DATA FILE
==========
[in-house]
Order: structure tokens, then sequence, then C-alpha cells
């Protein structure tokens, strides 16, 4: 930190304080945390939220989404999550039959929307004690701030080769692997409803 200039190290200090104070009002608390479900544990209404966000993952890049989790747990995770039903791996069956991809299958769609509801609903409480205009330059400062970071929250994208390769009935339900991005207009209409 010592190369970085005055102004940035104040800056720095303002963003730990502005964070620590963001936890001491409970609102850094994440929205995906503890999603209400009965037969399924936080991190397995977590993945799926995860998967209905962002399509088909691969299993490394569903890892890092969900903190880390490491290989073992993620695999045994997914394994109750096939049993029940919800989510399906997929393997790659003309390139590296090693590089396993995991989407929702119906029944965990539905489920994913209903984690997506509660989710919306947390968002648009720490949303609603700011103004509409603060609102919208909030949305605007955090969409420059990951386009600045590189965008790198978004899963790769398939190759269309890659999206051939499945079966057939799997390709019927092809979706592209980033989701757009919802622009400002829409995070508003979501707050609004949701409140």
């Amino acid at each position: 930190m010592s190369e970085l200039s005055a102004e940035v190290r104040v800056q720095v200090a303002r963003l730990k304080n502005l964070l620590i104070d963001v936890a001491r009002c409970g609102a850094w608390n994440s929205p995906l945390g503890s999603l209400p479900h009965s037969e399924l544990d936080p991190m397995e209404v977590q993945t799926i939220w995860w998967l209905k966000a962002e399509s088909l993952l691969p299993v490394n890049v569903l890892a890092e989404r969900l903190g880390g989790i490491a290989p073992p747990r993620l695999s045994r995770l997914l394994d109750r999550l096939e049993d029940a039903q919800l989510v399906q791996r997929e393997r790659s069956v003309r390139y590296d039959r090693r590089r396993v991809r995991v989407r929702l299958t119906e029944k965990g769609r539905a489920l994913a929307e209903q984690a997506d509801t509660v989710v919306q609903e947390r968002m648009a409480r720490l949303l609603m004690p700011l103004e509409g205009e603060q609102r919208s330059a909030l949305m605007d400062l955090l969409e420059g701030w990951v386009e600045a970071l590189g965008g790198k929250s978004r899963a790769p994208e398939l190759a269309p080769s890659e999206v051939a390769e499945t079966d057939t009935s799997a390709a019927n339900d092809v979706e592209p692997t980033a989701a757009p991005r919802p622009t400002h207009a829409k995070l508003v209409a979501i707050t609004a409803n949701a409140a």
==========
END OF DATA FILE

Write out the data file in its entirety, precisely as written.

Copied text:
[in-house]
Order: structure tokens, then sequence, then C-alpha cells
């Protein structure tokens, strides 16, 4: 930190304080945390939220989404999550039959929307004690701030080769692997409803 200039190290200090104070009002608390479900544990209404966000993952890049989790747990995770039903791996069956991809299958769609509801609903409480205009330059400062970071929250994208390769009935339900991005207009209409 010592190369970085005055102004940035104040800056720095303002963003730990502005964070620590963001936890001491409970609102850094994440929205995906503890999603209400009965037969399924936080991190397995977590993945799926995860998967209905962002399509088909691969299993490394569903890892890092969900903190880390490491290989073992993620695999045994997914394994109750096939049993029940919800989510399906997929393997790659003309390139590296090693590089396993995991989407929702119906029944965990539905489920994913209903984690997506509660989710919306947390968002648009720490949303609603700011103004509409603060609102919208909030949305605007955090969409420059990951386009600045590189965008790198978004899963790769398939190759269309890659999206051939499945079966057939799997390709019927092809979706592209980033989701757009919802622009400002829409995070508003979501707050609004949701409140």
């Amino acid at each position: 930190m010592s190369e970085l200039s005055a102004e940035v190290r104040v800056q720095v200090a303002r963003l730990k304080n502005l964070l620590i104070d963001v936890a001491r009002c409970g609102a850094w608390n994440s929205p995906l945390g503890s999603l209400p479900h009965s037969e399924l544990d936080p991190m397995e209404v977590q993945t799926i939220w995860w998967l209905k966000a962002e399509s088909l993952l691969p299993v490394n890049v569903l890892a890092e989404r969900l903190g880390g989790i490491a290989p073992p747990r993620l695999s045994r995770l997914l394994d109750r999550l096939e049993d029940a039903q919800l989510v399906q791996r997929e393997r790659s069956v003309r390139y590296d039959r090693r590089r396993v991809r995991v989407r929702l299958t119906e029944k965990g769609r539905a489920l994913a929307e209903q984690a997506d509801t509660v989710v919306q609903e947390r968002m648009a409480r720490l949303l609603m004690p700011l103004e509409g205009e603060q609102r919208s330059a909030l949305m605007d400062l955090l969409e420059g701030w990951v386009e600045a970071l590189g965008g790198k929250s978004r899963a790769p994208e398939l190759a269309p080769s890659e999206v051939a390769e499945t079966d057939t009935s799997a390709a019927n339900d092809v979706e592209p692997t980033a989701a757009p991005r919802p622009t400002h207009a829409k995070l508003v209409a979501i707050t609004a409803n949701a409140a």